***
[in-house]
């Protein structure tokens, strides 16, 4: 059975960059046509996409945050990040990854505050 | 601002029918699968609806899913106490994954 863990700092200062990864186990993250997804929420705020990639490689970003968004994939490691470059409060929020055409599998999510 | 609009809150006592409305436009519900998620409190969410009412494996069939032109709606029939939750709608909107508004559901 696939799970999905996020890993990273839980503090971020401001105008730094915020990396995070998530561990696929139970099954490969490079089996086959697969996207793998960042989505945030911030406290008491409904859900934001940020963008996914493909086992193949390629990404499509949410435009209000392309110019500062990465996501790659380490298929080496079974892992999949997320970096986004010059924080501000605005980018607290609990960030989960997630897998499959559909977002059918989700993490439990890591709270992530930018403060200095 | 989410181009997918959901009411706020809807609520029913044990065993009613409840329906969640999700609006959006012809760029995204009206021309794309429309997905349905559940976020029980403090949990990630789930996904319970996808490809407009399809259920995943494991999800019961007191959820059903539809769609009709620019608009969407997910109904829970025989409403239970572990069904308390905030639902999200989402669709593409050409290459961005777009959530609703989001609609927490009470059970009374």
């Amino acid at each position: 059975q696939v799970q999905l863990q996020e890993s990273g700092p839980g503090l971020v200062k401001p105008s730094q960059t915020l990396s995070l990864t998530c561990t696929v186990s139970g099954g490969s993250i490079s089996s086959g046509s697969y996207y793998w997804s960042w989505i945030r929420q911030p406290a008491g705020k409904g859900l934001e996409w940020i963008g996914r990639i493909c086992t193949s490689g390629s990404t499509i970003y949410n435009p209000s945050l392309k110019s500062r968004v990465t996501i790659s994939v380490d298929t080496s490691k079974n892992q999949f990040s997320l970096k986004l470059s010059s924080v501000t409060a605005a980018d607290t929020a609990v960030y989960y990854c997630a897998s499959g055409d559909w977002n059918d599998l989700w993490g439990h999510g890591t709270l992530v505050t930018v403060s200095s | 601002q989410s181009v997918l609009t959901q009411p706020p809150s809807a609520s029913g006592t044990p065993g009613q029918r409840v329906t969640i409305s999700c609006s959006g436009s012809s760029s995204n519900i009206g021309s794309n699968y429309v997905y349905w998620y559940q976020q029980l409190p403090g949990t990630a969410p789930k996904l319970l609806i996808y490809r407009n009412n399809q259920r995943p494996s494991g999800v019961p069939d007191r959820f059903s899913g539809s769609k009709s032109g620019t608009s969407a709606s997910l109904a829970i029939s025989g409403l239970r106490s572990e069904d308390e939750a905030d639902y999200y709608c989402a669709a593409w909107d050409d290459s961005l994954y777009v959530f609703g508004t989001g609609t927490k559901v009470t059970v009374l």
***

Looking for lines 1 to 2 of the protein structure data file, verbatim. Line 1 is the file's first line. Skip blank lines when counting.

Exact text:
[in-house]
């Protein structure tokens, strides 16, 4: 059975960059046509996409945050990040990854505050 | 601002029918699968609806899913106490994954 863990700092200062990864186990993250997804929420705020990639490689970003968004994939490691470059409060929020055409599998999510 | 609009809150006592409305436009519900998620409190969410009412494996069939032109709606029939939750709608909107508004559901 696939799970999905996020890993990273839980503090971020401001105008730094915020990396995070998530561990696929139970099954490969490079089996086959697969996207793998960042989505945030911030406290008491409904859900934001940020963008996914493909086992193949390629990404499509949410435009209000392309110019500062990465996501790659380490298929080496079974892992999949997320970096986004010059924080501000605005980018607290609990960030989960997630897998499959559909977002059918989700993490439990890591709270992530930018403060200095 | 989410181009997918959901009411706020809807609520029913044990065993009613409840329906969640999700609006959006012809760029995204009206021309794309429309997905349905559940976020029980403090949990990630789930996904319970996808490809407009399809259920995943494991999800019961007191959820059903539809769609009709620019608009969407997910109904829970025989409403239970572990069904308390905030639902999200989402669709593409050409290459961005777009959530609703989001609609927490009470059970009374």